I write separately to note that the failure to follow the collection procedure required to claim the rebuttable presumption does not result in the automatic exclusion of the evidence collected. Despite the failure to follow the statutory collection procedure, the evidence collected may be admitted and considered so long as it is otherwise admissible.

Despite concerns regarding the chain of custody and the reliability of the drug sample taken from Lingo expressed by the ALJ, the Employer should be permitted to introduce the results of the test as well as other evidence (including the testimony of Lingo's co-worker ) in regard to whether Lingo was impaired due to his use of marijuana at the time he was injured. As the Presiding Judge correctly notes, compliance with the testing protocols set forth in OCGA § 34-9-415 (d) is a prerequisite that must be established by the employer in order to give rise to the rebuttable presumption in OCGA § 34-9-17 (b). See Thomas, 269 Ga. at 561(the “[a]pplicability of the rebuttable presumption is, therefore, dependent entirely upon compliance with the procedural requirements for testing established by OCGA § 34-9-415”). But nothing in our case law suggests that compliance with the testing statute is a prerequisite for admissibility of the results of the test. As the appellate division ruled, reflecting upon standards utilized for the admission of evidence in criminal cases, the fact that the test failed to comply with these requirements goes merely to the weight such evidence should be given in determining whether Lingo was impaired by the use of marijuana at the time of the accident not whether evidence of the test can be considered by the trier of fact at all.1

Although the Employer should not have the benefit of the statutory rebuttable presumption in this case, it should be permitted to introduce, and the fact finder should consider, the results of the drug testing performed on Lingo by the Employer. It is for the fact finder to determine the weight and credibility to be assigned to such test and the results thereof.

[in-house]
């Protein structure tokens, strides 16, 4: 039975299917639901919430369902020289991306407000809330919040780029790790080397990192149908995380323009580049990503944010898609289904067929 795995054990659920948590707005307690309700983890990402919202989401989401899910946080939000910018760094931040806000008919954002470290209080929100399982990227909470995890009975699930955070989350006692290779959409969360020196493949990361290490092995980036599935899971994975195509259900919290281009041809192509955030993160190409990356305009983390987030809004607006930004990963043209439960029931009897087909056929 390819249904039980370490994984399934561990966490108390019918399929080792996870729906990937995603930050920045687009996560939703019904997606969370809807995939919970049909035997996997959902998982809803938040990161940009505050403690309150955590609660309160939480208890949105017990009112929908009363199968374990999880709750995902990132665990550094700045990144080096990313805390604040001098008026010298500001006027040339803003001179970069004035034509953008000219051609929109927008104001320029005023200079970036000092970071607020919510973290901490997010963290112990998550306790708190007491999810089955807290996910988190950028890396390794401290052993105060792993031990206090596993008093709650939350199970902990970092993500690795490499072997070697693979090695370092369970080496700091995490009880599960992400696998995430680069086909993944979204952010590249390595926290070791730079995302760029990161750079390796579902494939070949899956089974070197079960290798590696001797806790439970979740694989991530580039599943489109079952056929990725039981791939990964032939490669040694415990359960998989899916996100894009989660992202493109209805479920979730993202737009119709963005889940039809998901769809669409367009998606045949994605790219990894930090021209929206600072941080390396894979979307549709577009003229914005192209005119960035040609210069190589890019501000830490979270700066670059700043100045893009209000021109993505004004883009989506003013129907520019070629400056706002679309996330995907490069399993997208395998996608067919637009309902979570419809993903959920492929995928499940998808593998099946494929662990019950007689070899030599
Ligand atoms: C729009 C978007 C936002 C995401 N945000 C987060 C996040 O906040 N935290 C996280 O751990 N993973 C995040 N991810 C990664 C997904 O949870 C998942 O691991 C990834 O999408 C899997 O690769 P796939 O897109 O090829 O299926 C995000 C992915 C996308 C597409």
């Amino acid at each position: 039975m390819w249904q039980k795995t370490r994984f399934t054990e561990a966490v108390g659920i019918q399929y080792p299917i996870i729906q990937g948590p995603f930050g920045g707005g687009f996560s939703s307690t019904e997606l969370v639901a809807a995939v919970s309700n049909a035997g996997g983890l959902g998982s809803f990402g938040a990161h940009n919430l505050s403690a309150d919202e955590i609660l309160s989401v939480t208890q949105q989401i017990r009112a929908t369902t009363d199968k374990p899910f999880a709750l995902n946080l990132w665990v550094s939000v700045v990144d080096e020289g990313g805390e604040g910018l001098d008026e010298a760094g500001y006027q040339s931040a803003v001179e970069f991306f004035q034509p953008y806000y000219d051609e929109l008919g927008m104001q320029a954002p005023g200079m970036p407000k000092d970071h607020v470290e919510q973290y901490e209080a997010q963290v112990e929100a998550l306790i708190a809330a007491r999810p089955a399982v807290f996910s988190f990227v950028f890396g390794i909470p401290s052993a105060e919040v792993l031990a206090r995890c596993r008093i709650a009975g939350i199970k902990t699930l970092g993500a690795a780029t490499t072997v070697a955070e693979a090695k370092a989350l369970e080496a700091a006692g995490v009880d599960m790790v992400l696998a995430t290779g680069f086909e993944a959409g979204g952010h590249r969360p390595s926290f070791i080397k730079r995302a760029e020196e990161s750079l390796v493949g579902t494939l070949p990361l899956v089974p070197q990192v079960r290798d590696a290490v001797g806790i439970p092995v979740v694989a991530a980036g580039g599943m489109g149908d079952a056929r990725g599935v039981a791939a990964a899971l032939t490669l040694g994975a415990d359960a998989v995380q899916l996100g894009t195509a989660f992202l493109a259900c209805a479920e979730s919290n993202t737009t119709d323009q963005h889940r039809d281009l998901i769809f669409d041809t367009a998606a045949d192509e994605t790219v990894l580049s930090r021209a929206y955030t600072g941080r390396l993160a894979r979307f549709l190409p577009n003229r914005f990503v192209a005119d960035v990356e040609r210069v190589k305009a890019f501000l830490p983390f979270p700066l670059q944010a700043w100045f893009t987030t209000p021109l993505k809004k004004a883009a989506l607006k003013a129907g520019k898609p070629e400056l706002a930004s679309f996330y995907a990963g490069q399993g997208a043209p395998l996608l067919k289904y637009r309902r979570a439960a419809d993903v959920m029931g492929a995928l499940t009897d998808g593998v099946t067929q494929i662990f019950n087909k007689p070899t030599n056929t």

1.   [When an inference] is founded on speculation, it is without evidentiary value. As we have held, no inference of fact may be drawn from a premise which is wholly uncertain. And, inferences must be based on probabilities rather than mere possibilities. Moreover, when a party relies on inferences to prove a point, not only must those inferences be factually based, they must tend in some proximate degree to establish the conclusion sought and render less probable all inconsistent conclusions.(Citations and punctuation omitted.) Ogletree v. Navistar Intl. Transp. Corp., 245 Ga. App. 1, 6-7 (1) (535 SE2d 545) (2000). If, for example, the Employer in this case had identified everyone in the operating room as qualified to draw the sample, then it would be reasonable to assume that the person who drew the sample was qualified. In this case, though, there is no evidence establishing who was in the operating room.

2.   We also note that Lingo's expert witness gave uncontradicted testimony that the urine sample take from Lingo was inadequate to assess the extent to which Lingo had marijuana in his blood within eight hours of the accident, as required by OCGA § 34-9-17 (b) (2). In order to avail itself of the rebuttable presumption, the Employer must demonstrate that one may infer from the chemical test performed that marijuana or any other controlled substance was in the employee's blood during the requisite period. In this case, the Employer also failed to show that one could infer that marijuana was in Lingo's blood within eight hours of the accident based upon the results of the specific chemical test given. This, too, is fatal to the Employer's ability to rely upon the rebuttable presumption in OCGA § 34-9-17 (b) (2).

1.   See, e.g., Nations v. State, 345 Ga. App. 92, 99 (2) (b) (812 SE2d 346) (2018) (“When the State seeks to introduce into evidence an item that is subject to the chain of custody rule, it must establish with reasonable assurance that the item seized is the same as the item being offered into evidence. Nevertheless, the State is not required to foreclose every possibility of tampering; it need only show reasonable assurance of the identity of the evidence. ․ Also, this court has recognized that where, as here, there is no affirmative evidence of tampering or substitution, a missing link in the chain of custody does not alone require exclusion of the evidence. ․ Whatever doubt may have arisen from the alleged mishandling of evidence in this specific case could have been argued to, and considered by, the jury, and the jury is charged with deciding how much weight to give evidence. Where there is only a bare speculation of tampering it is proper to admit the evidence and let whatever doubt remains go to its weight.” (citation omitted)).

ELLINGTON, Presiding Judge.

Judgment vacated and case remanded with direction. Senior Appellate Judge Herbert E. Phipps concurs. Bethel, J., concurs fully and specially.